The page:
Roger Taylor, Simon LeBon, Nick Rhodes and John Taylor of Duran Duran: still waiting for their Rock Hall of Fame moment. (Universal Music Group)

When the nominees for Rock and Roll Hall of Fame induction are announced each year, as they were yesterday, some snubs — and fan resentment over those snubs — is inevitable.

Prog rockers have long been bitter that Rush never gets considered. Brooding lovers of the Smiths surely characterized the Cure’s inclusion on this year’s potential inductee list as an affront to anyone who bows at the feet of Steven Patrick Morrissey.

Then there’s the Duran Duran problem, a problem that a guy named Kirk Harrington is trying to solve.

The 39-year-old statistical analyst, husband and father of three lives in Cleveland, home of the Rock and Roll Hall of Fame, and founded a group two years ago called “Duran Duran to the Rock and Roll Hall of Fame.”

As its title pretty clearly implies, the organization — which actually has a small staff (albeit volunteer) — is dedicated to persuading the Rock Hall’s decision-makers to finally induct the Fab Five. The New Romantic group that largely launched the music video revolution and produced enduring hits like “Hungry Like the Wolf” and “Notorious” first became eligible for consideration in 2006, 25 years after its first, self-titled album was released. But Duran Duran has never come up on the Hall’s list of nominees for induction.

“This band has inspired me all of my life,” Harrington explained via telephone, adding that he didn’t realize Duran wasn’t already in the Hall until he moved to Cleveland and saw a T-shirt on the wall at a local Applebee’s that listed every inducted artist and band.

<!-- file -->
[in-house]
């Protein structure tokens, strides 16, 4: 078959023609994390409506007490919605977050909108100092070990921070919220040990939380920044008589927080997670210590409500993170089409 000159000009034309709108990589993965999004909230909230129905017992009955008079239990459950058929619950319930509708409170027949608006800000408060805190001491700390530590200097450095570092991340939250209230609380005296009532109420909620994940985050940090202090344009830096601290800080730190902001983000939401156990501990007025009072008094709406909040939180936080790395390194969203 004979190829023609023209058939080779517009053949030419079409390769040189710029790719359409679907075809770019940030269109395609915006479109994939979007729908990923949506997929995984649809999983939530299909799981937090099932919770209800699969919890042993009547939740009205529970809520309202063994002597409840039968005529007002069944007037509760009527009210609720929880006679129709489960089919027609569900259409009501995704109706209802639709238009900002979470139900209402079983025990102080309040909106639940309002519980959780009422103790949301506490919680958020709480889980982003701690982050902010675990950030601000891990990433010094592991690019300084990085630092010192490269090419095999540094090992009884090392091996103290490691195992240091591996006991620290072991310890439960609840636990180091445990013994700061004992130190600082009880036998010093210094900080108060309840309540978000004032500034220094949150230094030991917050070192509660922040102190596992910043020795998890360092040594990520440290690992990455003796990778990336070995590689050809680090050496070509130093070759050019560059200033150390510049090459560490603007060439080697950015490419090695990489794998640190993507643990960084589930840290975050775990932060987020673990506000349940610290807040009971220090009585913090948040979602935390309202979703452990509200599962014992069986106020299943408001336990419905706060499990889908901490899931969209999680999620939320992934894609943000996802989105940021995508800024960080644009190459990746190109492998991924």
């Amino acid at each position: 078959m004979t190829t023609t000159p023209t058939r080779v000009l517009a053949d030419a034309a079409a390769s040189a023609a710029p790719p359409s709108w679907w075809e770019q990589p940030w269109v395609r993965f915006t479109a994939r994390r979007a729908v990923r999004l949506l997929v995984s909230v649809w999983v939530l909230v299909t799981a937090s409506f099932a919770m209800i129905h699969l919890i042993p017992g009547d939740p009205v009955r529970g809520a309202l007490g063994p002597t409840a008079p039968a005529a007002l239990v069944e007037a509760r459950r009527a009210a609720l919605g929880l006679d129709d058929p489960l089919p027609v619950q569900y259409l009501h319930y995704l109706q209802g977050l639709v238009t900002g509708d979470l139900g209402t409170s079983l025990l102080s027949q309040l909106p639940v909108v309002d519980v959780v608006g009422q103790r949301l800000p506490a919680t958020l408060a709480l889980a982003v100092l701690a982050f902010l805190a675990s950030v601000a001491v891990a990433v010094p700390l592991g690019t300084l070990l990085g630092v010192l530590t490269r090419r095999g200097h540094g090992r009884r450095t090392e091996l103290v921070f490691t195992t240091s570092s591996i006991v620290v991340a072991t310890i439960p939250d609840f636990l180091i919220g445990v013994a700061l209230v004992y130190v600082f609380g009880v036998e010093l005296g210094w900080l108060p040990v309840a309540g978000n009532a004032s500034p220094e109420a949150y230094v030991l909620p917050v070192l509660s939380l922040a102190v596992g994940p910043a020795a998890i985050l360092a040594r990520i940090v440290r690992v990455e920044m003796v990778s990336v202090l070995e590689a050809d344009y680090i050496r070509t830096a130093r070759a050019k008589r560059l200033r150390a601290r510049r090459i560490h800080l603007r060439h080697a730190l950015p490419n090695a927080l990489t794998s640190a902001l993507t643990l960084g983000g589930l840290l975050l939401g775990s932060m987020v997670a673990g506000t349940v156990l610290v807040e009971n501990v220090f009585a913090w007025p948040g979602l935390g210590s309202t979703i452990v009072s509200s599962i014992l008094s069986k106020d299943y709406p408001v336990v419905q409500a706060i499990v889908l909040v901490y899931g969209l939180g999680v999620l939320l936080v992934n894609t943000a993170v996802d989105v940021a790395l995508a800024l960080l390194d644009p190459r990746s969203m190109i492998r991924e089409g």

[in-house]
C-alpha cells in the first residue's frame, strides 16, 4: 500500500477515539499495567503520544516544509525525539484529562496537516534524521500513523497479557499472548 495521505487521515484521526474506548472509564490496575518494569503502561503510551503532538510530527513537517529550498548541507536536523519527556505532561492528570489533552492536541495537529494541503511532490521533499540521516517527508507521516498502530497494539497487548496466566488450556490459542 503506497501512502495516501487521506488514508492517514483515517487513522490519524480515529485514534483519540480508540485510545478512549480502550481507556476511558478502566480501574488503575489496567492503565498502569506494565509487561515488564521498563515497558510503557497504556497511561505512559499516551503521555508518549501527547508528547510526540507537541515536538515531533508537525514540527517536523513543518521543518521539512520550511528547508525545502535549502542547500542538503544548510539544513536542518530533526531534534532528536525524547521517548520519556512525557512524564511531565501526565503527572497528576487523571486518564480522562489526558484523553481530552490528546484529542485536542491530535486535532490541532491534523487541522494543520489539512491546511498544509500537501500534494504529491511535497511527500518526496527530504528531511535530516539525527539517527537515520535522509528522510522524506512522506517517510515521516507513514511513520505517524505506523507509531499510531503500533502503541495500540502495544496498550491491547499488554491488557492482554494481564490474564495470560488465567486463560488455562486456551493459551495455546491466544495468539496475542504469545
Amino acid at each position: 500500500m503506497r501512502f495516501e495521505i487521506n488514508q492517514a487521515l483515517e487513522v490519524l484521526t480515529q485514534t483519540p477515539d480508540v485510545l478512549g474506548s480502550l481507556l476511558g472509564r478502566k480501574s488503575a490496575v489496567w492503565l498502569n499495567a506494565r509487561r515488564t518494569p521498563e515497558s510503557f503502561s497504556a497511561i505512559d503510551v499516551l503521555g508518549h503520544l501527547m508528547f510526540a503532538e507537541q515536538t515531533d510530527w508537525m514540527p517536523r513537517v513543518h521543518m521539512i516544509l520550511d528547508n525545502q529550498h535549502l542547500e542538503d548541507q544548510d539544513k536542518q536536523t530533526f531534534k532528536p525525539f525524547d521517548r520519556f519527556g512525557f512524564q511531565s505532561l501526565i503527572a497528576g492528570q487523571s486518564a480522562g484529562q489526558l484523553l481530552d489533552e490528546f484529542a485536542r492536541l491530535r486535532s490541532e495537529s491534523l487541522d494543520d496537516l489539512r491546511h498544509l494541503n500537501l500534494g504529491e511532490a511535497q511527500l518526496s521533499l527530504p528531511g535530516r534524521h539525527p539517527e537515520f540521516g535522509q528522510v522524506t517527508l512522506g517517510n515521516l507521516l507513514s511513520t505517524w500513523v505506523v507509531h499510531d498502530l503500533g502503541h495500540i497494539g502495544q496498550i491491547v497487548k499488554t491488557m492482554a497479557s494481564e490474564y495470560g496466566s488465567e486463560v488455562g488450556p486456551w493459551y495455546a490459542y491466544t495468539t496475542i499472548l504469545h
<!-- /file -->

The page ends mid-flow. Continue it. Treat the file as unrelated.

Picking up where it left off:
“Their name wasn’t on the list, and I thought, that can’t be right,” he said.

Since that “Rio”-related epiphany, Harrington and his fellow supporters have devoted time to circulating a petition (they’ve collected more than 1,300 signatures so far), documenting the band’s legacy on their Web site,, and attempting to drum up more support for Duran’s inclusion in the Rock Hall

“I think more awareness needs to be raised about Duran Duran,” Harrington says with the utmost sincerity. “But I think it will happen.”

The Duranies aren’t the only ones turning their bitterness into online movements. Those aforementioned Rush fans have amassed nearly 39,000 signatures on their ongoing Rush Hall of Fame petition.

And over at the “Make the Rock Hall Weird” site — the online destination for those who feel Weird Al Yankovic also has been unjustly snubbed by the Rock and Roll Hall of Fame — a tweet-in online protest is being organized next month.

In the meantime, diehards like Harrington are converting the next generation of potential Duran Duran Rock Hall of Fame campaigners.

He says his 14-year-old daughter is going to her first Duran Duran concert next month in Cleveland.

“Believe it or not,” he says, “she loves their music.”